• Is there a mandatory minimum for felon-in-possession? The statutory range is 0-10 years but the guidelines provide for 15-21 months or more depending on your record.
    • Can the court restrict gun possession as a condition of pretrial release? Yes, and violating that condition can lead to immediate detention and more charges.
    • Will I be sent to a federal prison far away? The BOP tries to keep inmates within 500 miles of family but prison designation depends on many factors like overcrowding.
    • Can any of these gun convictions be expunged later? Expungement is not available for federal convictions – the felony record is permanent unless you’re pardoned.

3. Take Immediate Steps to Protect Your Rights & Freedom

    • Remain Silent: Remain silent and consult an attorney before speaking to police or federal agents.
    • Retain an Experienced Lawyer: Federal gun charges are extremely serious – you need a skilled federal defense attorney in your corner immediately.
    • Investigate the Evidence: Your lawyer will scrutinize police reports, witness statements and forensics to identify holes in the prosecution’s case.
    • Examine Search & Seizure Procedures: If agents violated the 4th Amendment during your stop, arrest, or search, key evidence may get suppressed.
    • Fight for Pretrial Release: Avoiding detention is critical – your attorney can argue for reasonable bond conditions so you can aid in your defense.


    • When ATF agents asked to question Rick about guns found in his garage, he firmly said “I’m invoking my right to remain silent” and ended the interrogation.
    • Maria knew she couldn’t handle federal charges alone, so she immediately retained a seasoned weapons attorney to develop an aggressive defense strategy.
    • Ken’s lawyer dug into the evidence, revealing that a key witness had recanted and the recovered guns hadn’t been properly traced to Ken.
    • Casey’s attorney argued that the gun found under her bed should be suppressed because the search warrant application lacked probable cause.
    • At Tom’s bond hearing, his lawyer presented strong family ties, stable employment, and minimal criminal history to win his pretrial release.

How to Proceed:

    • If you’re arrested, tell police you’re invoking your right to silence and to an attorney – do not discuss your case with cellmates or on jail calls.
    • Research top-rated federal criminal defense firms and schedule consultations to find an attorney you trust to fight for you.
    • Give your lawyer access to all evidence, even if it seems damaging, so they can properly assess the government’s case and mount your defense.
    • File a motion to suppress if you believe police searched you illegally or coerced your statements in violation of your constitutional rights.
    • Work with your attorney to gather character references, employment records, and other positive info to support pretrial release on bond.


    • Should I just explain my side of the story to agents? No, you have the right to stay silent for a reason – your statements will only be used against you. Remain calm but firm in requesting a lawyer.
    • How can I verify an attorney’s experience? Ask about their specific federal weapons case history, how many they’ve taken to trial, and what outcomes they’ve achieved.
    • Can I access the prosecution’s evidence? Yes, your attorney will file discovery motions to obtain police reports, lab tests, and other evidence the government plans to use.
    • What if police didn’t read me my Miranda rights? Failure to Mirandize can get statements suppressed, but it doesn’t automatically make evidence inadmissible.
    • How soon after my arrest will I get a bond hearing? The court must generally set a detention hearing within 3-5 days of your initial appearance, unless you or the government seeks a continuance.

4. Build a Robust Defense Strategy Against Federal Charges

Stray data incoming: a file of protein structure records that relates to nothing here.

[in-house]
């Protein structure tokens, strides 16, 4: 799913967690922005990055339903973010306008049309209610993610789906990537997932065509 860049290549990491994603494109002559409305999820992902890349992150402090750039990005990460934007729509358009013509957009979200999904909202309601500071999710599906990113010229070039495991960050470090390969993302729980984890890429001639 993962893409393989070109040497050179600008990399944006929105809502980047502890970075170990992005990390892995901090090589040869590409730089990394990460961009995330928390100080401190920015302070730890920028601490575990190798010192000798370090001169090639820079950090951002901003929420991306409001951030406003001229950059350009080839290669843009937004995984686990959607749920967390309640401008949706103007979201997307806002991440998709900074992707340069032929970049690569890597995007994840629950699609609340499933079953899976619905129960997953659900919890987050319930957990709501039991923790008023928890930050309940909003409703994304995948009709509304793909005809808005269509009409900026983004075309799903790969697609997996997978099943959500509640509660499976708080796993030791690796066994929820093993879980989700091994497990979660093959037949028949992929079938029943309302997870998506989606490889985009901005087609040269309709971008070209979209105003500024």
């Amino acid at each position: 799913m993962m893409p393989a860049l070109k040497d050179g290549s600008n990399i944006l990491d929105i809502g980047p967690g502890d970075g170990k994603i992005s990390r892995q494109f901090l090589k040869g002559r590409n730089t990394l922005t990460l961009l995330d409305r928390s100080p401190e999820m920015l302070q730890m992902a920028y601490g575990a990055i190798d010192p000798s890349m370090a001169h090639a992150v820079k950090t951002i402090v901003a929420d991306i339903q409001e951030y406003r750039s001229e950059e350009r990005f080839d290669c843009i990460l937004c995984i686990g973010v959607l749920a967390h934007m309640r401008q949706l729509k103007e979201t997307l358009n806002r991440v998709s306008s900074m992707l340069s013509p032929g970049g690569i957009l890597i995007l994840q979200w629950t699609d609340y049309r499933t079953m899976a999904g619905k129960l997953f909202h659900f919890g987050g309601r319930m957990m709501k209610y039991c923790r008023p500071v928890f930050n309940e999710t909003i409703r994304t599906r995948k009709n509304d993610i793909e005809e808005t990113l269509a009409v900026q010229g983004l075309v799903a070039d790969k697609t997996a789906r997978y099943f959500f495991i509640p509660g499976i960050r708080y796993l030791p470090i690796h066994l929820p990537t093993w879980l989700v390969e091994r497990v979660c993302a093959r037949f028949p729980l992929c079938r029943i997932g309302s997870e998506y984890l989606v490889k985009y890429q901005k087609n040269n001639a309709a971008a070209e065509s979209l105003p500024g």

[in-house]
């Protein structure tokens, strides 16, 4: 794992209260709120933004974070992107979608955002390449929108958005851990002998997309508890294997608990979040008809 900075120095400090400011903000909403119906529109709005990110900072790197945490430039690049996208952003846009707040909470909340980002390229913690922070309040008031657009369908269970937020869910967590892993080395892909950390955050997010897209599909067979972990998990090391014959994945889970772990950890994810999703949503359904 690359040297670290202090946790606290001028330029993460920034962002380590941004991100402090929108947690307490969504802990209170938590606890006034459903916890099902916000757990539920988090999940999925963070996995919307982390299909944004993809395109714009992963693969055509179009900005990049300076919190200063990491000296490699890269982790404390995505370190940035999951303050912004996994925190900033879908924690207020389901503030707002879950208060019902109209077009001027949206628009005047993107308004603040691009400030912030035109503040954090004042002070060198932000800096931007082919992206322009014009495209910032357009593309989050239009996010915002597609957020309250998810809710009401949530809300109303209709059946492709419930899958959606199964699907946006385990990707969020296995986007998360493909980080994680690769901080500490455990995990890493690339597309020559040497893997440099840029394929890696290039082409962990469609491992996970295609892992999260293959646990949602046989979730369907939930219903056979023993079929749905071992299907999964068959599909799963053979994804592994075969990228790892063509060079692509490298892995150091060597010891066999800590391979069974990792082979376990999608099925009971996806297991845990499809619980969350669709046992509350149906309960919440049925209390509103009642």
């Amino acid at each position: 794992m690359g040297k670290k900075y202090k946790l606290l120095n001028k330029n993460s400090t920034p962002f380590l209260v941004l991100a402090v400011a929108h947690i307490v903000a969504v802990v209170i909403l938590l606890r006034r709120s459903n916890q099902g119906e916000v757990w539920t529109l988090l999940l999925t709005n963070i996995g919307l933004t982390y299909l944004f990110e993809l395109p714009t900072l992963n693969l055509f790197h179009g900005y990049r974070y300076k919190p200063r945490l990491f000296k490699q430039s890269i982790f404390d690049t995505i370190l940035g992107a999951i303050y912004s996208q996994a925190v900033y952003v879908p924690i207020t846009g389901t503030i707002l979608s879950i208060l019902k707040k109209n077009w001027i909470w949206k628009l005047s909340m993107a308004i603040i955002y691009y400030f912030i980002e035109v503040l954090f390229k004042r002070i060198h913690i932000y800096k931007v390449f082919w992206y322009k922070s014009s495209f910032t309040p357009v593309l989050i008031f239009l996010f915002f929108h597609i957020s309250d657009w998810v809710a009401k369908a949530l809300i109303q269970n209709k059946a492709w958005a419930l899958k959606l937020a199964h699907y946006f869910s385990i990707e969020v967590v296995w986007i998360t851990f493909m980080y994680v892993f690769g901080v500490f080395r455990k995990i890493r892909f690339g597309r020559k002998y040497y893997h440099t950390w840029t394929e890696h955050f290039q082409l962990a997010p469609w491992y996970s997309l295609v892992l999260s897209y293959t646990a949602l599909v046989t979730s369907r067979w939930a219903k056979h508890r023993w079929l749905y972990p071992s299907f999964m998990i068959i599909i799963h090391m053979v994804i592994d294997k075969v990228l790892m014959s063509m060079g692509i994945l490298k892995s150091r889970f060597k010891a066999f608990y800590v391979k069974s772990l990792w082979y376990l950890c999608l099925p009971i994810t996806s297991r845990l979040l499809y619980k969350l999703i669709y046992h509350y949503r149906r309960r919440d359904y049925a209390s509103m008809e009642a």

• Constitutional Violations: Motions to suppress illegally seized evidence or statements can gut the prosecution’s case.
    • Lack of Proof: The government must prove every element of the charge beyond a reasonable doubt, giving the defense opportunities to create uncertainty.
    • Affirmative Defenses: You may have a valid defense that legally justifies your actions, such as necessity, entrapment or lack of knowledge.
    • Negotiate a Plea Deal: Where the evidence is strong, your lawyer can still negotiate for a more favorable plea bargain to minimize penalties.
    • Argue for Leniency: Presenting mitigating evidence and highlighting sentencing disparities can help persuade the judge to go below the guidelines.


    • Paul’s lawyer got his gun charges dropped after arguing that police illegally searched his car without a warrant or probable cause.
    • At trial, Vanessa’s attorney hammered on inconsistencies in federal agents’ stories, arguing they couldn’t prove beyond a doubt that she knew about the gun.
    • Jeffrey raised a necessity defense, asserting he only grabbed the gun to defend himself and others from an armed attacker in the heat of the moment.
    • Stacy’s lawyer negotiated her 924(c) charge down to simple possession, arguing that the government lacked solid proof she actually used the gun.
    • At sentencing, Luke’s attorney cited his military service, family hardship, and rehabilitation efforts to convince the judge to vary below the guidelines.

How to Proceed:

    • Collaborate closely with your lawyer to review all discovery for gaps in the evidence or signs that your rights were violated.
    • Insist that your attorney file a motion to dismiss the indictment if the government’s evidence is too weak to sustain a conviction.
    • Research legal defenses that may apply to your case, like possessing the gun under duress or not knowing it was actually a firearm.
    • If a plea is advisable, have your lawyer aggressively negotiate for dismissal of counts, a lower offense level, or a favorable sentencing recommendation.
    • Provide your attorney with a detailed personal history and any mitigating factors to argue for the most lenient sentence possible.


    • Can I get my federal gun case dismissed? It’s possible if your rights were seriously violated or the evidence is too flimsy, but dismissals are quite rare in federal court.
    • What if the firearm wasn’t mine? The government must show you knowingly possessed the gun either actually or constructively (access and intent to control).
    • Does pleading guilty improve my case outcome? It depends, but pleading often leads to a lower offense level and sentencing range than if you lost at trial.
    • Are there any alternatives to prison? Federal guidelines allow probation, home detention or intermittent confinement in certain lower-risk cases.